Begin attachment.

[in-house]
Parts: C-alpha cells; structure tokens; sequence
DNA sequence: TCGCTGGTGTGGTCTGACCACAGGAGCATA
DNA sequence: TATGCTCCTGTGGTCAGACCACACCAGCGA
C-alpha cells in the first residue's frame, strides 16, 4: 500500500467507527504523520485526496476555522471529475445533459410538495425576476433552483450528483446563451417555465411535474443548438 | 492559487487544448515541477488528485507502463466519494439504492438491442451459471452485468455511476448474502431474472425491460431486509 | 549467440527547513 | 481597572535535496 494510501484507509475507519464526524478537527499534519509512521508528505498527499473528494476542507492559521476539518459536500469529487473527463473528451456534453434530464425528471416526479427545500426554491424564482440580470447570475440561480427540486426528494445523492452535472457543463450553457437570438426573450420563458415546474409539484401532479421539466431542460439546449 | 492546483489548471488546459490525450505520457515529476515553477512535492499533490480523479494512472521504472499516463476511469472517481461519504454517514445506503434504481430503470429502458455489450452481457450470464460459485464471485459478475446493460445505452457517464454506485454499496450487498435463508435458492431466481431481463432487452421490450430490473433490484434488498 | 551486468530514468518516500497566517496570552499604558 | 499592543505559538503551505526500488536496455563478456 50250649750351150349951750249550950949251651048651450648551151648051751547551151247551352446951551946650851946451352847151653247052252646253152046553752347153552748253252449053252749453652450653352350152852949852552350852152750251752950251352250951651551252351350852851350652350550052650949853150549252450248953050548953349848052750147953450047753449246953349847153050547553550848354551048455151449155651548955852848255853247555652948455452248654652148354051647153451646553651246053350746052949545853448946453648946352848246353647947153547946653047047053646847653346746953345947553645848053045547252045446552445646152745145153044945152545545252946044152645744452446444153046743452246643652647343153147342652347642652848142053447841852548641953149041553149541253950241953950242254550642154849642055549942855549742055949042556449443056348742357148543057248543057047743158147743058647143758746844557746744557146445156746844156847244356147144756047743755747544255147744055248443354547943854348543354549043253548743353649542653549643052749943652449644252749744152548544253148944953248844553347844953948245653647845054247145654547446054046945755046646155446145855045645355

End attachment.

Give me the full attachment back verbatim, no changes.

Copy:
[in-house]
Parts: C-alpha cells; structure tokens; sequence
DNA sequence: TCGCTGGTGTGGTCTGACCACAGGAGCATA
DNA sequence: TATGCTCCTGTGGTCAGACCACACCAGCGA
C-alpha cells in the first residue's frame, strides 16, 4: 500500500467507527504523520485526496476555522471529475445533459410538495425576476433552483450528483446563451417555465411535474443548438 | 492559487487544448515541477488528485507502463466519494439504492438491442451459471452485468455511476448474502431474472425491460431486509 | 549467440527547513 | 481597572535535496 494510501484507509475507519464526524478537527499534519509512521508528505498527499473528494476542507492559521476539518459536500469529487473527463473528451456534453434530464425528471416526479427545500426554491424564482440580470447570475440561480427540486426528494445523492452535472457543463450553457437570438426573450420563458415546474409539484401532479421539466431542460439546449 | 492546483489548471488546459490525450505520457515529476515553477512535492499533490480523479494512472521504472499516463476511469472517481461519504454517514445506503434504481430503470429502458455489450452481457450470464460459485464471485459478475446493460445505452457517464454506485454499496450487498435463508435458492431466481431481463432487452421490450430490473433490484434488498 | 551486468530514468518516500497566517496570552499604558 | 499592543505559538503551505526500488536496455563478456 50250649750351150349951750249550950949251651048651450648551151648051751547551151247551352446951551946650851946451352847151653247052252646253152046553752347153552748253252449053252749453652450653352350152852949852552350852152750251752950251352250951651551252351350852851350652350550052650949853150549252450248953050548953349848052750147953450047753449246953349847153050547553550848354551048455151449155651548955852848255853247555652948455452248654652148354051647153451646553651246053350746052949545853448946453648946352848246353647947153547946653047047053646847653346746953345947553645848053045547252045446552445646152745145153044945152545545252946044152645744452446444153046743452246643652647343153147342652347642652848142053447841852548641953149041553149541253950241953950242254550642154849642055549942855549742055949042556449443056348742357148543057248543057047743158147743058647143758746844557746744557146445156746844156847244356147144756047743755747544255147744055248443354547943854348543354549043253548743353649542653549643052749943652449644252749744152548544253148944953248844553347844953948245653647845054247145654547446054046945755046646155446145855045645355